actual flat cars there would be an odd width board or two and that would
be prototypical. There also is the type of flatcar design where the top
of the body bolsters are flush with the decking so these cars have
smaller openings to fit the decking into creating the potential for even
more odd width boards.

Bob Witt

Re: Flatcar planking - size of boards? 2x6 seems small

Gatwood, Elden J SAD
 

Mike;



What you say dovetails with the boards I looked at on an ex-PRR F41 flat.
The boards were oak, "nominally" 3 inches thick (closer to 2 ½"), and varied
in width to accommodate the distance between stake pockets, inboard of which
were boards cut to a bit wider than the outside width of the stake pocket so
you did not have any boards inboard of the bolsters with notches cut into
them, in that application. That may have been a Pennsy thing. The boards
also varied from about half a foot to about a foot wide, and were drilled to
allow the bolt heads to be fully recessed below the surface of the deck, with
some allowance for wear and tear.



Elden Gatwood





________________________________

From: STMFC@... [mailto:STMFC@...] On Behalf Of Mike
Aufderheide
Sent: Tuesday, August 19, 2008 12:45 PM
To: STMFC@...
Subject: Re: [STMFC] Flatcar planking - size of boards? 2x6 seems small



FWIW,

At the 2004 Monon Society convention, ex-carman Bob Schultz displayed an O
scale model of Monon car 7032 that he had scratch built. This specific car
was significant to Bob because as a rip track worker in S. Hammond IN he had
replaced the deck on the real car in the early '50s. Bob related that when
work was slow, the rip track crew would pre-cut 3x wood decking pieces from 7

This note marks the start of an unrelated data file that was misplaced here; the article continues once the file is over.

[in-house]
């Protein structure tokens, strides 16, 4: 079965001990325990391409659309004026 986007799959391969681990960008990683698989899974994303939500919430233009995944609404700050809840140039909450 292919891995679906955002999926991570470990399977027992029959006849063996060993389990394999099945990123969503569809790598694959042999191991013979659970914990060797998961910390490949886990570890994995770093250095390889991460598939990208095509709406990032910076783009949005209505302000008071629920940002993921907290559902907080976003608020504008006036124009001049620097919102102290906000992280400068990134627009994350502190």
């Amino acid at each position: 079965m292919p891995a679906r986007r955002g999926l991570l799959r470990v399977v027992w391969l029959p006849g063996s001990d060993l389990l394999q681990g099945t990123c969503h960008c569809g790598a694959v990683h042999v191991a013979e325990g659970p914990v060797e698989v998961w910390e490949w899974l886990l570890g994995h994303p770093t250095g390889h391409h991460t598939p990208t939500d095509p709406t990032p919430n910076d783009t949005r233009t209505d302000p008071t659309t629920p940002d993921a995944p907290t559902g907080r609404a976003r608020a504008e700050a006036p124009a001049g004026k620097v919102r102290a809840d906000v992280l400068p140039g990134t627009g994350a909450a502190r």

½ to 12 inches wide. Some pieces had holes pre-cut for the stake pockets. Two
men worked from both ends to the middle. The re-decking took about 1-1/2 days
for two men. These cars are 53'-6" flats built in 1941 and are similar to
the Greenville cars modeled by P2K.

Regards,

Mike Aufderheide

From: parkcitybranch
To: STMFC@yahoogroups. com <mailto:STMFC% 40yahoogroups. com>
Sent: Monday, August 18, 2008 7:05 PM
Subject: [STMFC] Flatcar planking - size of boards? 2x6 seems small
I am building a wood deck for my CB&Q 52' flat and the original brass
deck measures out to a 2x6 which seems small. What size planking
should I be using? Thanks.
Jason Sanford
















[Non-text portions of this message have been removed]

Re: 2009 Pittsburgh RPM

Eric Hansmann
 

I just found the details.

March 27 - 28, 2009

Railroad Prototype Modelers Seminar

Seminar: 1:00pm Friday through 11:00pm Saturday

Registration Form here:
http://64.71.51.247/home_files/RPM_Grnbrg_Mar2009.pdf

Registration fee: $35.00

Operating sessions on Thursday Evening, Layout tours on Sunday

Place: Sheraton Four Points Hotel, Route 30 East, Greensburg, PA
Hotel website: http://www.fourpointsgreensburg.com/

Room rate: $95.00 + tax.
Call the hotel at 724-836-6060. Mention "Prototype Modeler's Meet"
for this room rate.

Eric Hansmann
Morgantown, W. Va.

Re: Flatcar planking - size of boards? 2x6 seems small

Anthony Thompson <thompson@...>
 

Bruce Smith wrote:
On the subject of creosoted lumber for flat car decks. We've learned here previously some railroads did precisely that (e.g. AT&SF), and that others (e.g. PRR) did not (Pennsy used oak, which was considered a "junk" hardwood at the time).
SP car specs say "treated" lumber, usually Douglas fir, but photos how a light color which is obviously not creosoted. My recollections from the 1950s certainly do not include creosote on any flat cars I looked at, SP or otherwise.

Tony Thompson Editor, Signature Press, Berkeley, CA
2906 Forest Ave., Berkeley, CA 94705 www.signaturepress.com
(510) 540-6538; fax, (510) 540-1937; e-mail, thompson@...
Publishers of books on railroad history

Re: 2009 Pittsburgh RPM

Eric Hansmann
 

--- John Golden wrote:

Does anybody know the dates for Larry Kline's RPM Meet over in
Pittsburgh in 2009?  I hear there will be some steam freight car